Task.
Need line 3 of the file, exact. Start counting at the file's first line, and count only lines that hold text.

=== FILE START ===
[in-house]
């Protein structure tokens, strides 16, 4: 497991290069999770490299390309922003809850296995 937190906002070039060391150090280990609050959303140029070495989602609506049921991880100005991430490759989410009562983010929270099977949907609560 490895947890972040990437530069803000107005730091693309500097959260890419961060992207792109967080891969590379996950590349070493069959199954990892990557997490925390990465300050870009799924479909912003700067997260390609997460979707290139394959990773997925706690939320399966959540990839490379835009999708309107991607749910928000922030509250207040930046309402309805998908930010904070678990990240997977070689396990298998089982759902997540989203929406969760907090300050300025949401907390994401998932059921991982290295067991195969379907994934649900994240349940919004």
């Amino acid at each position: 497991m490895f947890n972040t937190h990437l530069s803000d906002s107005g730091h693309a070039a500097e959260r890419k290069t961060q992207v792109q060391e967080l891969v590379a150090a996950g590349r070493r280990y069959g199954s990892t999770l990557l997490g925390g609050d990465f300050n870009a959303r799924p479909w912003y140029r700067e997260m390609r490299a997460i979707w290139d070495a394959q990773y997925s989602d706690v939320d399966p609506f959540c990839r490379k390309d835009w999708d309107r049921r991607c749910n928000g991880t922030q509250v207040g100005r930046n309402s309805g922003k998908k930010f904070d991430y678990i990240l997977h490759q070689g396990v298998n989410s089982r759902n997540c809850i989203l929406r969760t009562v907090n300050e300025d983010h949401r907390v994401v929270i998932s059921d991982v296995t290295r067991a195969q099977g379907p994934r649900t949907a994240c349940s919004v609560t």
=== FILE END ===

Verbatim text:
């Amino acid at each position: 497991m490895f947890n972040t937190h990437l530069s803000d906002s107005g730091h693309a070039a500097e959260r890419k290069t961060q992207v792109q060391e967080l891969v590379a150090a996950g590349r070493r280990y069959g199954s990892t999770l990557l997490g925390g609050d990465f300050n870009a959303r799924p479909w912003y140029r700067e997260m390609r490299a997460i979707w290139d070495a394959q990773y997925s989602d706690v939320d399966p609506f959540c990839r490379k390309d835009w999708d309107r049921r991607c749910n928000g991880t922030q509250v207040g100005r930046n309402s309805g922003k998908k930010f904070d991430y678990i990240l997977h490759q070689g396990v298998n989410s089982r759902n997540c809850i989203l929406r969760t009562v907090n300050e300025d983010h949401r907390v994401v929270i998932s059921d991982v296995t290295r067991a195969q099977g379907p994934r649900t949907a994240c349940s919004v609560t």